There is a misconception in endurance sports that periodization means separating the each category of training intensity—endurance (Zone 2), tempo (Zone 3), threshold (Zone 4), VO2 (Zone 5 or 5a) and anaerobic (Zone 5b/5c or 6) — into distinct time periods throughout the training year. For example, strict adherence to Zone 2 during the early winter months then gradually build in Zone 3 in the spring before race season begins and then add Zone 4 and Zone 5 a month out from the first race day.

Instead, consider that you can do higher intensity intervals during the early winter months, too. While it is true that you don’t want to jump into hard, prolonged intervals right away, especially after a lengthy off-season, as you’ll risk injury or overtraining. However, by the middle of the first month of training, there is benefit to incorporating additional training intensities beyond endurance. This is especially true if you are crunched for time and are not able to ride longer than two hours or run for longer than 10 miles.

During the winter, make some of your endurance rides fairly challenging. You can hit those upper zones during your endurance rides as you crest a hill, sprint for a city limit sign or ride (or run) with others who are faster than you.

This advice should not be taken to mean that you can go out and start hammering VO2 intervals in February or forcing yourself to complete “black-out” intervals day after day. When you get into the spring and summer months and you have dedicated workouts with hard intervals, you will need to back off the intensity of your endurance rides so that you have the legs to complete those 2, 4, 8, 10, 15, and 20 minute interval sessions.

Below we outline two suggestions for mixing up a traditional Zone 2 endurance ride during the winter and spring.

Go For a Hard Group Ride

Punching above your weight class on a hard group ride (or run) has tremendous benefits in the winter and early spring. Again, please don’t go out and destroy yourself the first or second week back at training. By the third week, you should be ready to start riding hard with others who are as fast or faster than you. For a consistently hard-paced ride without too much surging, a group of 4 to 6 is good. For a more punchy ride that gets into Zones 5 and 6, a larger group is better. These rides are best done on a road bike, while small 4-6 person group rides are best on your triathlon bike.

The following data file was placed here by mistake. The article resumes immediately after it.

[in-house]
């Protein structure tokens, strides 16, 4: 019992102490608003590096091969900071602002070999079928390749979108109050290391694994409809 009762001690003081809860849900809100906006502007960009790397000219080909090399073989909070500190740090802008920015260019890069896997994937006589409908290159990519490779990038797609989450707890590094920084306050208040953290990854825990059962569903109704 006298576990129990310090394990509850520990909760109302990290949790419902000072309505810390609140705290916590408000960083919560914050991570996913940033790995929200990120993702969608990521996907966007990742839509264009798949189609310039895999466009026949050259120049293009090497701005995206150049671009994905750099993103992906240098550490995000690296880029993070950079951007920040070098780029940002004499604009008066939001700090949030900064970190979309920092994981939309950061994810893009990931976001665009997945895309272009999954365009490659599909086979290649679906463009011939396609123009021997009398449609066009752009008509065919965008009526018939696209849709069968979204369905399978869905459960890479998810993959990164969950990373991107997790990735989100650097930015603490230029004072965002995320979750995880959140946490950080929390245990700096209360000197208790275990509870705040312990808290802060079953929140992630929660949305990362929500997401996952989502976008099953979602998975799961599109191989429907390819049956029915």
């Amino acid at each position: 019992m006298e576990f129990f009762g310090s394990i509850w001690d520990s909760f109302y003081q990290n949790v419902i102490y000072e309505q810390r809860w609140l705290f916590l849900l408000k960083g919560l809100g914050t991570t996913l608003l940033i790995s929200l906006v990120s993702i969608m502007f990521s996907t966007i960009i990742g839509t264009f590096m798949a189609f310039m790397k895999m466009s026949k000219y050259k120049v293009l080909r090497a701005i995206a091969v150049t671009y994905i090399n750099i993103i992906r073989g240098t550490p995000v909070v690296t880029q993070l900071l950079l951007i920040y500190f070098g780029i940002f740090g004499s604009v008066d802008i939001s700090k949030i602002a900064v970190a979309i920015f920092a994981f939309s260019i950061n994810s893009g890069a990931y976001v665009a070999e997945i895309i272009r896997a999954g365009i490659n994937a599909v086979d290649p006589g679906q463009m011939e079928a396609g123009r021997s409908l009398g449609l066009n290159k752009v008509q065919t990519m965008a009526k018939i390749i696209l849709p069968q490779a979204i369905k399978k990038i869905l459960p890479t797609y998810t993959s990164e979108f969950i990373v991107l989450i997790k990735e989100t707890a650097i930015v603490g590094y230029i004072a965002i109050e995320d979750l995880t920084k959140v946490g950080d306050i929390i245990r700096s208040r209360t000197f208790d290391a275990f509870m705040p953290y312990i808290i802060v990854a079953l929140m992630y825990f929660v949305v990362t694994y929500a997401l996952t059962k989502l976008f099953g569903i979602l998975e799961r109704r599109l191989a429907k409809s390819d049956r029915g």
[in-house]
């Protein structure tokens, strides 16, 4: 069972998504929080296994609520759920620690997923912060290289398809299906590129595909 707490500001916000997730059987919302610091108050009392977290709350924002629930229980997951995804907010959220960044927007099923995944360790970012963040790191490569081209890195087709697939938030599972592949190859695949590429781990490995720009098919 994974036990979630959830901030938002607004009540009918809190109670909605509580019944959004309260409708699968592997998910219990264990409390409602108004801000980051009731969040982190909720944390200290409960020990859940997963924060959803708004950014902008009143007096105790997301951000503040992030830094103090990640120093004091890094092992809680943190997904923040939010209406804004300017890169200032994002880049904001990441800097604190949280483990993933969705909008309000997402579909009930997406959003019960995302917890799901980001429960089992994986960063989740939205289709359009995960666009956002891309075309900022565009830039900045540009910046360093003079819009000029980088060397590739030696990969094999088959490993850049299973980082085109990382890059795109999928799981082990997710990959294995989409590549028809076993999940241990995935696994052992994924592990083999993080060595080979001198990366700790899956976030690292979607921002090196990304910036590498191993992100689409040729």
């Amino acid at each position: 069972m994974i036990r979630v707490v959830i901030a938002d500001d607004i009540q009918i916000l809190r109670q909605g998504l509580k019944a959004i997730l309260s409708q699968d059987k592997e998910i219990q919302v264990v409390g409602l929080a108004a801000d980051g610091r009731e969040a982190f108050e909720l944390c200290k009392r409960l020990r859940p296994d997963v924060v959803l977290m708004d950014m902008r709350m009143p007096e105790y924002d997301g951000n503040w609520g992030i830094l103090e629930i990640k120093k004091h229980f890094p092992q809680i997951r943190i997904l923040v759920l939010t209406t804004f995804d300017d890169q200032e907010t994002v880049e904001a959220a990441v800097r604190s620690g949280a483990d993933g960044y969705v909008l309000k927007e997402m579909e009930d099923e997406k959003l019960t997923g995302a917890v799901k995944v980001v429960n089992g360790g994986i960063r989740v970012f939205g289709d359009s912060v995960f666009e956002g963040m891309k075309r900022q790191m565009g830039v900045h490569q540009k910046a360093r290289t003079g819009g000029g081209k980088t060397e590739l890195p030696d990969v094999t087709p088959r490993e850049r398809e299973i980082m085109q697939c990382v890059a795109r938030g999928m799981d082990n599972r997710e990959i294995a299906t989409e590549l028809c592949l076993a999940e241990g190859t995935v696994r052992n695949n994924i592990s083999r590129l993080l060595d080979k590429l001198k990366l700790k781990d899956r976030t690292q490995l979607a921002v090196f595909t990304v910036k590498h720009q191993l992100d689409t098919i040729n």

Don’t worry about getting dropped or feeling like you shouldn’t be there. You’re out there to gain fitness and be pushed by people who are on a higher level than you. If anyone has a problem with how you’re riding or you are in doubt about riding etiquette, seek out one of the more experienced and respected members of the group for advice. Most riders in triathlon and cycling-specific group rides are friendlier than they may first appear.

The Shaky Legs Ride

After a 15 minute warm up, complete a 15-20 minute threshold interval at 90-95 percent of your current Functional Threshold Power (FTP). This is a hard effort. For the next 1-2 hours, ride in your upper Zone 2 and lower Zone 3. Finally, complete another 15-20 minute interval (same length as the first one) and try to hold the same power as the first one, an effort that will feel maximum.

This 2- to 3-hour-ride should not be done until after at least a month of dedicated training. Make sure to bring plenty of fuel so that you have as much glycogen in your legs for that last interval . . . and more importantly, so that you don’t bonk.

Happy training!

mental training exercises for triathletes

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